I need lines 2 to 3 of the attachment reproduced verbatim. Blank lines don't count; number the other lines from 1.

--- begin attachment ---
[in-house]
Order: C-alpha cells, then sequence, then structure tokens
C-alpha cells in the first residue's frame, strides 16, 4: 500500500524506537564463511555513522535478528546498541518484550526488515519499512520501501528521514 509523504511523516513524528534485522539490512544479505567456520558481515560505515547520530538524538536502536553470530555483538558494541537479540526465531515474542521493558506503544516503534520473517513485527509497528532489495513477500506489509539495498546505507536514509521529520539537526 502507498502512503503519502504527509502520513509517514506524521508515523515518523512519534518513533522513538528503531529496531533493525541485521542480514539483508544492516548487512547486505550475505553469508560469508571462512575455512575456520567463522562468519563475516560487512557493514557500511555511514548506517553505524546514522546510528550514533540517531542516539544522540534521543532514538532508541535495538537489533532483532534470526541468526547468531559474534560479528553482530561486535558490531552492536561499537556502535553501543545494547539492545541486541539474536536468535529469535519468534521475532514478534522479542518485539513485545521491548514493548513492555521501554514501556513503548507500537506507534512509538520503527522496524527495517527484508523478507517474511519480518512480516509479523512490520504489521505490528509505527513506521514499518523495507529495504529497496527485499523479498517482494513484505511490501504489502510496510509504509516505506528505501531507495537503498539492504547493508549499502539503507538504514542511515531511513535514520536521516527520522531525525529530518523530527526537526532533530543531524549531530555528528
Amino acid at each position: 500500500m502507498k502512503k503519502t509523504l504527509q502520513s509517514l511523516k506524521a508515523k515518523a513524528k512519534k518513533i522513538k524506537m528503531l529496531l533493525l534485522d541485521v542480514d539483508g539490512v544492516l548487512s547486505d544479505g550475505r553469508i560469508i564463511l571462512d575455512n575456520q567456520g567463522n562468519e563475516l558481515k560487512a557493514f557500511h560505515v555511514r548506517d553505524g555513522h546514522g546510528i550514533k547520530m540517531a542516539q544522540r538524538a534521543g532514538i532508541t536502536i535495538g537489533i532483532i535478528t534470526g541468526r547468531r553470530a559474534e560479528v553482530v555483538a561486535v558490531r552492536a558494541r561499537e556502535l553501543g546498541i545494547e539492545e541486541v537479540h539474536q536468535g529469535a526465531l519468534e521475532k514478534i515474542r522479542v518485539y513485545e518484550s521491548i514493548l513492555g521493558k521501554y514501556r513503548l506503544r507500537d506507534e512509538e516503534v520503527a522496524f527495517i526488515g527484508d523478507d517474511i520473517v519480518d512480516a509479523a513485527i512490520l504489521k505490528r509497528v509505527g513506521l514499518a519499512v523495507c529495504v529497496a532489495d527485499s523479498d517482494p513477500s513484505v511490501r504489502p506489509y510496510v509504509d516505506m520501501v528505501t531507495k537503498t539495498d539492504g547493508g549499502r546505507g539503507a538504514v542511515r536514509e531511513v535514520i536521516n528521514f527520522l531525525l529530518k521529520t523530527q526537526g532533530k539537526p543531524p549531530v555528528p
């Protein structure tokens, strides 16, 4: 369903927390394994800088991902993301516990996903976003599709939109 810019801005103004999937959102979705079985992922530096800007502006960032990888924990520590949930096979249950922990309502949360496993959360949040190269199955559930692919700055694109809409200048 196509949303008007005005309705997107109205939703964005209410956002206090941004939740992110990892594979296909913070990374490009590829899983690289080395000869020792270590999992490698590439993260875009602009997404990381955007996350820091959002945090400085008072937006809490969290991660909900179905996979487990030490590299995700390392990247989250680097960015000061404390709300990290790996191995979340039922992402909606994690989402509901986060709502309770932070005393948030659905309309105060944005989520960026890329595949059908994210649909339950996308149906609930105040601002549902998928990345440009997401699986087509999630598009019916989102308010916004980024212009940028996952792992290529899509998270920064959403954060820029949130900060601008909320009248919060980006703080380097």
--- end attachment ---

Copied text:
Order: C-alpha cells, then sequence, then structure tokens
C-alpha cells in the first residue's frame, strides 16, 4: 500500500524506537564463511555513522535478528546498541518484550526488515519499512520501501528521514 509523504511523516513524528534485522539490512544479505567456520558481515560505515547520530538524538536502536553470530555483538558494541537479540526465531515474542521493558506503544516503534520473517513485527509497528532489495513477500506489509539495498546505507536514509521529520539537526 502507498502512503503519502504527509502520513509517514506524521508515523515518523512519534518513533522513538528503531529496531533493525541485521542480514539483508544492516548487512547486505550475505553469508560469508571462512575455512575456520567463522562468519563475516560487512557493514557500511555511514548506517553505524546514522546510528550514533540517531542516539544522540534521543532514538532508541535495538537489533532483532534470526541468526547468531559474534560479528553482530561486535558490531552492536561499537556502535553501543545494547539492545541486541539474536536468535529469535519468534521475532514478534522479542518485539513485545521491548514493548513492555521501554514501556513503548507500537506507534512509538520503527522496524527495517527484508523478507517474511519480518512480516509479523512490520504489521505490528509505527513506521514499518523495507529495504529497496527485499523479498517482494513484505511490501504489502510496510509504509516505506528505501531507495537503498539492504547493508549499502539503507538504514542511515531511513535514520536521516527520522531525525529530518523530527526537526532533530543531524549531530555528528